Customs House Project Is Disaster Despite $2.4 Million Investment
By Frank Parlato
A Niagara Falls Reporter investigation into the progress of restoring the former U.S. Customs House on Whirlpool Street by Mayor Paul Dyster shows that, despite spending more than $2.4 million, the job is far from completed, is mired in litigation, and was done in such a slipshod fashion as to be laughable.
Dyster requested that the city's share of state DOT money -- $2 million of what normally should have been spent on road repairs - be used on the project instead. This explains why Wendel, Dyster's handpicked engineering and architectural firm, scoped the job using the DOT forms as if it were a road project.
The general fund put in $57,336 toward the project and casino funds added another $500,000.
Then there was $350,000 more in casino money for the Underground Heritage Commission.
New York State Parks chipped in $100,000 and the NYPA Greenway fund put in $100,000 for a total of $3,107,336.
The city has spent $2,883,215 for a project that probably could have been done by private investors for $500,000.
At 9,000 total square feet, the city has invested more than $267 per square foot, which is more than it would cost to build new, and the project is not even completed.
Built in 1863, the Customs House served inspectors for the Niagara Falls Suspension Bridge, Niagara Cantilever Bridge, Whirlpool Rapids Bridge, and Michigan Central Railway Bridge at various points in its history.
With Niagara Falls receiving the second highest amounts of American imports at one point, the Customs House was once a very busy post for its inspectors. Remaining in a U.S. Customs capacity until the 1960s, it was sold to several different commercial owners before it was abandoned in 1998.
Added to the National Register of Historic Places in 1973, the building has been owned by the City of Niagara Falls since 2003.
The work done by the Dyster administration has been a blend of architectural styles that look not unlike one of those bastardized suburban homes that mix modern and period architecture in a grotesquely unaesthetic way.
A large modern picture window spoils the historic facade, and modern shingle roof clashes harshly with the more than 150-year-old bricks to create an oddity that is not visually pleasing, and property that seems to want to look historic but fails to succeed.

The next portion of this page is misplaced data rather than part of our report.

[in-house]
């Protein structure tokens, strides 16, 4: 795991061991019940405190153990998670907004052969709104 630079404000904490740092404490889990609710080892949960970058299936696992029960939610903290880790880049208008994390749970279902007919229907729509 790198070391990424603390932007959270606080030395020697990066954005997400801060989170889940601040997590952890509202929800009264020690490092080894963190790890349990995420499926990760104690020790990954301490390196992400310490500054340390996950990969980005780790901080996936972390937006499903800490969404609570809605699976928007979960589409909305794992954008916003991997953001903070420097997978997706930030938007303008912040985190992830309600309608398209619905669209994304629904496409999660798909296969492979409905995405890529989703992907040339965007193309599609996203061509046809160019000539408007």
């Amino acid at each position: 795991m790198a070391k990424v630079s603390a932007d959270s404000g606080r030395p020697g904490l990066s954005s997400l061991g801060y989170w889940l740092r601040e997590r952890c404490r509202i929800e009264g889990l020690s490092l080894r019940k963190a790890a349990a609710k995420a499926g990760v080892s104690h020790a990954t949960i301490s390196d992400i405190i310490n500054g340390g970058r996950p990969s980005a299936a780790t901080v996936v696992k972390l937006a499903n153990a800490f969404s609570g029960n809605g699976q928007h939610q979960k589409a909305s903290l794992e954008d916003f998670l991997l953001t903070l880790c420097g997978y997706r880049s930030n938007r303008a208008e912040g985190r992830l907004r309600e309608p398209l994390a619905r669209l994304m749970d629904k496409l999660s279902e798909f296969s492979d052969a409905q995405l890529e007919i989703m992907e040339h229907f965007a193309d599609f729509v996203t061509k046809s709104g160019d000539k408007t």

It reminds one of a man with a toupee. While the person may not look bald, there is still something inauthentic about his hairline.
They would laugh at this in Saint Augustine, Boston or Old Town Key West where they have authentic historic districts.
It proves once again that government ought to stay out of the development business and leave it to the private sector where real people spend their own money and therefore are careful about it.
There is also a lawsuit by the Resetarits company which claims the firm has not been paid $294,000 for work it had to do that Wendel did not properly include in their scoping plans. City Engineer Jeffrey Skurka said that plan was done to DOT road specifications rather than architectural specifications.
One of the main bones of contention is there were more pigeon droppings that had to removed from the roof of the building than Wendel had imagined. Pigeon droppings, the fruit of the graceful birds lighting on the rooftop for all those years, was encrusted in layers and is hazardous to remove and dispose of. If those pigeon droppings could only talk, they might tell the whole history of Niagara Falls, up to the Dyster administration.
City taxpayers, and not Wendel, will get to pay for Wendel's mistake.
Dyster plans to spend $150,000 of money that would be otherwise available to be used for road projects to pay Hodgson and Russ, Buffalo lawyers, to defend the Resetarits litigation.
The mayor hired Kevin Cottrell in 2008 and paid him more than $74,000 a year to manage what was expected to go inside the Customs House, artifacts associated with the Underground Railroad Heritage Center. The mayor gave another $350,000 of casino money to a commission Cottrell headed to promote the exhibit.
Cottrell recently quit after costing taxpayers more than $250,000 and without spending one day operating an exhibit that some think may never open.
And, if that was not enough, the building is incomplete.
In spite of spending almost all the money the city had in grants for the project, as well as a substantial sum of city money, the project is far from complete and years past due.
Over budget, behind schedule and headed for court.
Sometimes it makes you think Dyster cannot do anything right. Maybe it is because his priorities are all wrong.
|Niagara Falls Reporter - Publisher Frank Parlato Jr.||www.niagarafallsreporter.com||